Looking at the top shelf of my bookcase, I guess you could say that I have my share of “diet” books…
Ever since I started paying attention to what I eat, how I exercise and how to lose weight, I’ve tried to read every single “diet” book that I can get my hands on. I’ve taken a few key pieces of knowledge and inspiration from almost every book I’ve read, and some of the bits of information that I’ve learned from these books have become important healthy habits in my daily life. That being said, there have only been a select few books that have caused me to honestly evaluate my eating and exercise patterns and decide if what I’m doing is really working. The only book that really sticks out in my mind (that has been “life-changing”) is Jillian Michaels’ Master Your Metabolism, which I read on a plane ride (on my very first trip to Colorado!) in the summer of 2009. After reading that book, I gave up using artificial sweeteners (I was a total Splenda addict) and started buying organic produce, meat and dairy.
Even though it wasn’t as revolutionary to me, Jackie Warner’s This is Why You’re Fat hit very close to home and was a big help to me when I read it. I still go back and reference a lot of the tools that Jackie shares in her book and really like her style of eating and exercising. (And I just really like her!)
It wasn’t until last month that I had another life-changing experience from reading a “diet” book. And really, I can’t even call this a “diet” book, because while it does give you the tools for successful weight loss, it’s about so much more. That book is Tom Venuto’s Burn the Fat, Feed the Muscle. I could easily make the word count of this post well over 10,000- but I promise not to do that. I could write several posts based on what I’ve learned from reading this book – and I probably will do that.
I as lucky enough to get an a copy of Burn the Fat, Feed the Muscle sent directly to me from Tom Venuto himself, thanks to my ambassadorship with Fitfluential. I’ll admit- the book sat on my kitchen counter for over a week due to not having enough time to set aside to read it at first. Once I started reading though, I was hooked. I read the book until I fell asleep at night and would read a chapter as soon as I woke up in the morning. I had so many “a-ha” moments while reading through each chapter and just couldn’t wait to learn more! When I finished reading the book (and even throughout!) I felt inspired and like okay- I can do this!
The book starts out by explaining the biological reasons of why diets don’t work – your body can’t tell the difference between dieting and starvation! Many diets result in losing weight- but that weight can often come from lean body mass (which you don’t want to lose!). Losing lean body mass (muscle) can decrease metabolism and lead to hormonal problems and difficulty losing body fat in the future. I’m pretty sure that I feel into that diet trap and am still affected by my former weight-loss habits to this day!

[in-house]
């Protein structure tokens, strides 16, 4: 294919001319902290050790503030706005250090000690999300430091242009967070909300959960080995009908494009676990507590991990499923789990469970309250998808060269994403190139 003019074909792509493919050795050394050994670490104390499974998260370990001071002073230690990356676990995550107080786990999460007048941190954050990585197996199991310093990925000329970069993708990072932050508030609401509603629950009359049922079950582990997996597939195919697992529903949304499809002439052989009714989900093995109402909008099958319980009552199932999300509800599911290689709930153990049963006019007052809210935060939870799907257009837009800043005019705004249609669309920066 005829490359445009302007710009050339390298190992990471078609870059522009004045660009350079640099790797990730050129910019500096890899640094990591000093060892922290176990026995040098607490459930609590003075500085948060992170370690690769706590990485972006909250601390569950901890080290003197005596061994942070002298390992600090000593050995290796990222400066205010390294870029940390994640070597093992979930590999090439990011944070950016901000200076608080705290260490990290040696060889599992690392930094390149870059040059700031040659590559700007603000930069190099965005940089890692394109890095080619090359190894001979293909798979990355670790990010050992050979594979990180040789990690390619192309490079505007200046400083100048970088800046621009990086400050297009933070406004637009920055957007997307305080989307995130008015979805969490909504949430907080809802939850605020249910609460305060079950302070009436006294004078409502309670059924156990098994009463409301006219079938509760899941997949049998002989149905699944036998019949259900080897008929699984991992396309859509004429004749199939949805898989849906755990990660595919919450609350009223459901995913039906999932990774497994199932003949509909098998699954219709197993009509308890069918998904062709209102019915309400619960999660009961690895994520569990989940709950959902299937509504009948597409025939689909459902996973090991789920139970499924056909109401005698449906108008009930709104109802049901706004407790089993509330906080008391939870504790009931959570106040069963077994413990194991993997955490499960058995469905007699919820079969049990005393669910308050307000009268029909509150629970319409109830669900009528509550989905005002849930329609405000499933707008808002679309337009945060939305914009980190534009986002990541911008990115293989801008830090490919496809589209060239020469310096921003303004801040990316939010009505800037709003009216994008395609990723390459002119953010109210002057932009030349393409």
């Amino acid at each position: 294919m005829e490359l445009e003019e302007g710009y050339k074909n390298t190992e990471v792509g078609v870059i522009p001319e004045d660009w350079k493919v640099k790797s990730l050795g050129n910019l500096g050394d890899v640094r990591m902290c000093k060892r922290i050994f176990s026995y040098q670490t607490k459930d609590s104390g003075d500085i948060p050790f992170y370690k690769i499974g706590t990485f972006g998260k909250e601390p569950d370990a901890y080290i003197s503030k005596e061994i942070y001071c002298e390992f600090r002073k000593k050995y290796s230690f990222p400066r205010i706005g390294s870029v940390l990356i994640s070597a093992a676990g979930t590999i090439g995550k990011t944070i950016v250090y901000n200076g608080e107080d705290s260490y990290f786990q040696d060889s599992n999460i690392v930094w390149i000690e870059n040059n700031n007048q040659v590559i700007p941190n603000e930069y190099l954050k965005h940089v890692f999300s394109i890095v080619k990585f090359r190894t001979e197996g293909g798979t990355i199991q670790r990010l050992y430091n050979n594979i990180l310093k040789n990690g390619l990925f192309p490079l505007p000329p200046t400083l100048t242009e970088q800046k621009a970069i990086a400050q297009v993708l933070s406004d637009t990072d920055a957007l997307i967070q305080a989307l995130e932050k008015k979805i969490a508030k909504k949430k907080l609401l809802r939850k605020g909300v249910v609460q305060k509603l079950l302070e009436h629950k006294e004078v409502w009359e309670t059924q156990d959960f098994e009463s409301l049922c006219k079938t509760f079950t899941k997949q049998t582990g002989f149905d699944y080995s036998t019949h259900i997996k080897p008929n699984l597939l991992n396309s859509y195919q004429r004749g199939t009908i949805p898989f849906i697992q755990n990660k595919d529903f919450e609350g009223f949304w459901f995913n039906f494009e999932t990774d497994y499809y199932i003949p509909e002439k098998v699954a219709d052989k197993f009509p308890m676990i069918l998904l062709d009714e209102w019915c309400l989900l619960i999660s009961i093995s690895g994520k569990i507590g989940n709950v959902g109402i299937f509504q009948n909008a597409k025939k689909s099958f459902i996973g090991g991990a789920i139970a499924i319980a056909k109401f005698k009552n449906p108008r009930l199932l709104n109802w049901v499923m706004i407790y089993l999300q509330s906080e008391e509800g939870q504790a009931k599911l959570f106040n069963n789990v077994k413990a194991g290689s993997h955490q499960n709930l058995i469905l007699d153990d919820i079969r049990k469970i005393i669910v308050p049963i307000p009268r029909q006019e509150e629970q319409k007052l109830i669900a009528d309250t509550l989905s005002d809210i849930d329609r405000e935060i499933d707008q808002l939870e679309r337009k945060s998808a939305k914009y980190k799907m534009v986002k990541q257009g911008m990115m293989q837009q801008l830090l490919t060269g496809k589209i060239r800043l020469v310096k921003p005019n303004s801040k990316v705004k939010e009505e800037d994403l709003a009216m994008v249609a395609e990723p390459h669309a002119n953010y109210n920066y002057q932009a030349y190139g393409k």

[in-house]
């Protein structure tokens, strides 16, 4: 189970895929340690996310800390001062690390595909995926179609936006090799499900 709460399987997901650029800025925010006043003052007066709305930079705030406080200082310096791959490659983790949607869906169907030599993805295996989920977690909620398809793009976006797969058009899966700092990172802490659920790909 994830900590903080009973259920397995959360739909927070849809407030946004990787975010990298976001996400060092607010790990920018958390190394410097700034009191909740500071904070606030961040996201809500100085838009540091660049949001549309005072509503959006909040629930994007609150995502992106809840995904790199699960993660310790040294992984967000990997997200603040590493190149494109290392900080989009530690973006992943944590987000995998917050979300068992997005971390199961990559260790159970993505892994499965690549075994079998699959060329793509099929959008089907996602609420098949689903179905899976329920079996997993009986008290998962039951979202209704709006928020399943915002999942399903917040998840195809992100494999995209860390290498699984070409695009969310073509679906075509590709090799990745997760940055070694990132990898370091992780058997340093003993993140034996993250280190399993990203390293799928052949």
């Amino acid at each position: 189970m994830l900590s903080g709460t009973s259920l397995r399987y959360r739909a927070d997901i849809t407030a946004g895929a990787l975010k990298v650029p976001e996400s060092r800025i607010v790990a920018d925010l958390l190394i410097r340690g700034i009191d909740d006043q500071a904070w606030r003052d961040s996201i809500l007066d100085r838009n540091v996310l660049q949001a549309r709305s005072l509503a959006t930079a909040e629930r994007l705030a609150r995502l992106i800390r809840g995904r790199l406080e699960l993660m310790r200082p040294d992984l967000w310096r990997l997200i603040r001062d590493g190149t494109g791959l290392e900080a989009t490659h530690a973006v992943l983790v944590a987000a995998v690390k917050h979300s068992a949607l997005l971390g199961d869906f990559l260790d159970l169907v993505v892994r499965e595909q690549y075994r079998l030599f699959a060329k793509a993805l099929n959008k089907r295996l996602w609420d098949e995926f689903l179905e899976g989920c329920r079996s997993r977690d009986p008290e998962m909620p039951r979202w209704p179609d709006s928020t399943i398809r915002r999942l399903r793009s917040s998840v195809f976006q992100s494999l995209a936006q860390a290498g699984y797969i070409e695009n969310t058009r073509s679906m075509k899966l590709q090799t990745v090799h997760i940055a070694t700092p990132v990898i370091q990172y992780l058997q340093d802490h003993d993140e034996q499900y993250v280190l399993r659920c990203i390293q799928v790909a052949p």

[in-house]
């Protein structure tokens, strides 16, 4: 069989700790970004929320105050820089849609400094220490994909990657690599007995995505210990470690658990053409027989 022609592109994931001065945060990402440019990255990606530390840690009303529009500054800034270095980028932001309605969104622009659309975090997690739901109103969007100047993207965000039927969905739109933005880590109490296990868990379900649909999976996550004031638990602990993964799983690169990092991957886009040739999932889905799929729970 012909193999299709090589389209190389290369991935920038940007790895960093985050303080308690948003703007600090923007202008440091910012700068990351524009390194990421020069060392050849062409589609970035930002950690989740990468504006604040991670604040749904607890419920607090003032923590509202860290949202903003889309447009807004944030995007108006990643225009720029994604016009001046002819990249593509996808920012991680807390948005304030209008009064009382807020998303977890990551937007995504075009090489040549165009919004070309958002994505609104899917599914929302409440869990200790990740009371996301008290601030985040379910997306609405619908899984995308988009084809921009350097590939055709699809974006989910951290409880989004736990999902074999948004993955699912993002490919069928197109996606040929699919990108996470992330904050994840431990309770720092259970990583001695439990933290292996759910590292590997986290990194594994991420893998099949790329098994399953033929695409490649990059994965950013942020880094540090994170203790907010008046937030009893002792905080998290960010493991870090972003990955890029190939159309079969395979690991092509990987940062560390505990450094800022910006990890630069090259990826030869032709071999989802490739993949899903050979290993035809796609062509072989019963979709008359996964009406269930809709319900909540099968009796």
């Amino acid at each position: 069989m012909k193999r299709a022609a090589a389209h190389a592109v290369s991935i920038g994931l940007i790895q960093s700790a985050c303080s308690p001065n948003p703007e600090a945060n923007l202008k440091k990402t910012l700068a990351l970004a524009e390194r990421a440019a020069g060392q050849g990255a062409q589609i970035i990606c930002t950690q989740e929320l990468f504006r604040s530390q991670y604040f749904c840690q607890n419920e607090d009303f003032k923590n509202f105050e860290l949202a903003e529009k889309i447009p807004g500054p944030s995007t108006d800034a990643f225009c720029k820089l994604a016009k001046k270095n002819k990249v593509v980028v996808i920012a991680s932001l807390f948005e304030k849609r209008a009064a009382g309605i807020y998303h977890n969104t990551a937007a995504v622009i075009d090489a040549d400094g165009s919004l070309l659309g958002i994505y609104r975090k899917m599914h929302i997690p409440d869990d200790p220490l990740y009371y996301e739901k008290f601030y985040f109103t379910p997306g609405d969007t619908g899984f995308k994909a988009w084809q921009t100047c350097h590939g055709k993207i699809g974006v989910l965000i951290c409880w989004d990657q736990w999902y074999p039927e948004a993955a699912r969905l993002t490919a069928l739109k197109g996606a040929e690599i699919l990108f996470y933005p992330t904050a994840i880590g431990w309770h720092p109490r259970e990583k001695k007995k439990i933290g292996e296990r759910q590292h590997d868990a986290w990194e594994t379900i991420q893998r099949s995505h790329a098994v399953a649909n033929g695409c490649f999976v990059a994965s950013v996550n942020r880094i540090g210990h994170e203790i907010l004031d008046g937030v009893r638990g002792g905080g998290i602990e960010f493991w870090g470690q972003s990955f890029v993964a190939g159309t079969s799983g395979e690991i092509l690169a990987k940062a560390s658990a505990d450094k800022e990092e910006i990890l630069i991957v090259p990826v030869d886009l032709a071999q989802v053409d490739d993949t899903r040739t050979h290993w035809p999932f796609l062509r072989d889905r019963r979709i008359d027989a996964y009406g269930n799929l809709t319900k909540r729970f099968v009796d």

One of the topics that Tom Venuto discusses in in the first part of the book is the importance of goal-setting. He recommends making “goal cards” so that you can constantly see and be reminded of what you want to achieve over the short and long-term. He has a free template on his website, but I just wrote out my own:
Tom stresses the importance of having a three-month goal, because it gives more of a sense of urgency than a one-year goal would. I’d love to think that when I look at this goal (for the millionth time) on April first, that it really has become true. All of that, of course, depends on my commitment.
One thing that I’ve found to be really unique about Burn the Fat, Feed the Muscle is that, unlike any diet book I’ve ever read, it doesn’t emphasize weight loss. Instead, the plan prioritizes fat loss. If you lose 5 lbs., and only 2 of it is from body fat (the rest of muscle)- that’s not really something to celebrate! Even though the scale is the easiest and most popular way to track weight loss, Tom recommends testing body fat percentage often to determine how much fat you’re really losing. He explains that you need to eat and exercise in a very specific way in order to maintain (and build!) lean muscle mass and lose fat. He suggests to look after the habits of body builders and figure competitors because they’ve got keeping a lean, toned body down to a science!
I’ve read several diet books that recommend that women eat anywhere from 1,100-1,500 calories a day- and that still continues to shock me! First of all, everyone’s bodies are different and there is no “magic number” of calories that every woman should eat. This book explains that you need to determine your daily caloric needs based on BMR, activity level, weight, lean body mass, age and gender. There are a few different formulas provided to determine your BMR in the book. You can get a pretty good idea of what your body actually needs- but I’ve definitely found that the sure-fire way to know is to undergo metabolic testing. (My BMR is around 1, 640 calories.)